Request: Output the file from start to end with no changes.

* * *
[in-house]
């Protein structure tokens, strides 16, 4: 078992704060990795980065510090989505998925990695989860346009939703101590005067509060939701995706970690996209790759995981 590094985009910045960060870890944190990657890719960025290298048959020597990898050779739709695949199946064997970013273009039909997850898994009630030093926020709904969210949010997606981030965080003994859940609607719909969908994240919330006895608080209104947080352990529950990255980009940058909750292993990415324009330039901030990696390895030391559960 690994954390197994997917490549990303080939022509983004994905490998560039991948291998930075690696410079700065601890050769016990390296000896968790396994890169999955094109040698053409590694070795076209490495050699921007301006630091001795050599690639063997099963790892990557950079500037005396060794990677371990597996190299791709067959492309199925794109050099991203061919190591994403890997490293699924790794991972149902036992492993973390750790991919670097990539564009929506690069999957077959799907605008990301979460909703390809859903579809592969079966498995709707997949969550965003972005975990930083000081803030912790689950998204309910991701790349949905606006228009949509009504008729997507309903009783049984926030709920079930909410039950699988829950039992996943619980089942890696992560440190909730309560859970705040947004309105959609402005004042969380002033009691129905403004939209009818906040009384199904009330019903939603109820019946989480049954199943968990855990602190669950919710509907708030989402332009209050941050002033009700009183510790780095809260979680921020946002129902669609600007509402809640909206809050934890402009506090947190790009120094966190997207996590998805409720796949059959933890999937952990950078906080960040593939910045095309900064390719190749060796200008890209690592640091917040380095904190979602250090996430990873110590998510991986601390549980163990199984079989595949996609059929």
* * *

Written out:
[in-house]
């Protein structure tokens, strides 16, 4: 078992704060990795980065510090989505998925990695989860346009939703101590005067509060939701995706970690996209790759995981 590094985009910045960060870890944190990657890719960025290298048959020597990898050779739709695949199946064997970013273009039909997850898994009630030093926020709904969210949010997606981030965080003994859940609607719909969908994240919330006895608080209104947080352990529950990255980009940058909750292993990415324009330039901030990696390895030391559960 690994954390197994997917490549990303080939022509983004994905490998560039991948291998930075690696410079700065601890050769016990390296000896968790396994890169999955094109040698053409590694070795076209490495050699921007301006630091001795050599690639063997099963790892990557950079500037005396060794990677371990597996190299791709067959492309199925794109050099991203061919190591994403890997490293699924790794991972149902036992492993973390750790991919670097990539564009929506690069999957077959799907605008990301979460909703390809859903579809592969079966498995709707997949969550965003972005975990930083000081803030912790689950998204309910991701790349949905606006228009949509009504008729997507309903009783049984926030709920079930909410039950699988829950039992996943619980089942890696992560440190909730309560859970705040947004309105959609402005004042969380002033009691129905403004939209009818906040009384199904009330019903939603109820019946989480049954199943968990855990602190669950919710509907708030989402332009209050941050002033009700009183510790780095809260979680921020946002129902669609600007509402809640909206809050934890402009506090947190790009120094966190997207996590998805409720796949059959933890999937952990950078906080960040593939910045095309900064390719190749060796200008890209690592640091917040380095904190979602250090996430990873110590998510991986601390549980163990199984079989595949996609059929």